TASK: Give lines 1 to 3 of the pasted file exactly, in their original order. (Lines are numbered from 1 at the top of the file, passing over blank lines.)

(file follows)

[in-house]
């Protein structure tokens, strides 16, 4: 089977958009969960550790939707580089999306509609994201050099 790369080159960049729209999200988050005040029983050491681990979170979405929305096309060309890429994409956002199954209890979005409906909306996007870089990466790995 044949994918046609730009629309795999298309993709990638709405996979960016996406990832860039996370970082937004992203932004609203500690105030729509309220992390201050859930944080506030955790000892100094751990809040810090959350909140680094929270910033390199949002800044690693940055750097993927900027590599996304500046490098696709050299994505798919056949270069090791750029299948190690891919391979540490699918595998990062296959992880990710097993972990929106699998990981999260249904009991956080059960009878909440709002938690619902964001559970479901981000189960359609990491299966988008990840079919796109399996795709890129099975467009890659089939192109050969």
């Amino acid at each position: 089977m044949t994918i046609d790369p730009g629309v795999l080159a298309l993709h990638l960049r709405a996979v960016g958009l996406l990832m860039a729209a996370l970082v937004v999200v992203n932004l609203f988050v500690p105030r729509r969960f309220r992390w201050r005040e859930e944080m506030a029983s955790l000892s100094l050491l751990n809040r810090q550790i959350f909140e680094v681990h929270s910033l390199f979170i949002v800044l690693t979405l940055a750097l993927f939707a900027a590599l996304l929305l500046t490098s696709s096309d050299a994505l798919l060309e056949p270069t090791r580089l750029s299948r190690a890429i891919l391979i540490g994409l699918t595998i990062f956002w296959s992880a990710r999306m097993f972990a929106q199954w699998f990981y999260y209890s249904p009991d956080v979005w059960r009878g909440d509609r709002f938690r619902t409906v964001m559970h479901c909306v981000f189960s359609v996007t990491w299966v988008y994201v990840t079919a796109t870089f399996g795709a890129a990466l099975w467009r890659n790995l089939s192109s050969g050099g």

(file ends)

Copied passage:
[in-house]
């Protein structure tokens, strides 16, 4: 089977958009969960550790939707580089999306509609994201050099 790369080159960049729209999200988050005040029983050491681990979170979405929305096309060309890429994409956002199954209890979005409906909306996007870089990466790995 044949994918046609730009629309795999298309993709990638709405996979960016996406990832860039996370970082937004992203932004609203500690105030729509309220992390201050859930944080506030955790000892100094751990809040810090959350909140680094929270910033390199949002800044690693940055750097993927900027590599996304500046490098696709050299994505798919056949270069090791750029299948190690891919391979540490699918595998990062296959992880990710097993972990929106699998990981999260249904009991956080059960009878909440709002938690619902964001559970479901981000189960359609990491299966988008990840079919796109399996795709890129099975467009890659089939192109050969």
């Amino acid at each position: 089977m044949t994918i046609d790369p730009g629309v795999l080159a298309l993709h990638l960049r709405a996979v960016g958009l996406l990832m860039a729209a996370l970082v937004v999200v992203n932004l609203f988050v500690p105030r729509r969960f309220r992390w201050r005040e859930e944080m506030a029983s955790l000892s100094l050491l751990n809040r810090q550790i959350f909140e680094v681990h929270s910033l390199f979170i949002v800044l690693t979405l940055a750097l993927f939707a900027a590599l996304l929305l500046t490098s696709s096309d050299a994505l798919l060309e056949p270069t090791r580089l750029s299948r190690a890429i891919l391979i540490g994409l699918t595998i990062f956002w296959s992880a990710r999306m097993f972990a929106q199954w699998f990981y999260y209890s249904p009991d956080v979005w059960r009878g909440d509609r709002f938690r619902t409906v964001m559970h479901c909306v981000f189960s359609v996007t990491w299966v988008y994201v990840t079919a796109t870089f399996g795709a890129a990466l099975w467009r890659n790995l089939s192109s050969g050099g």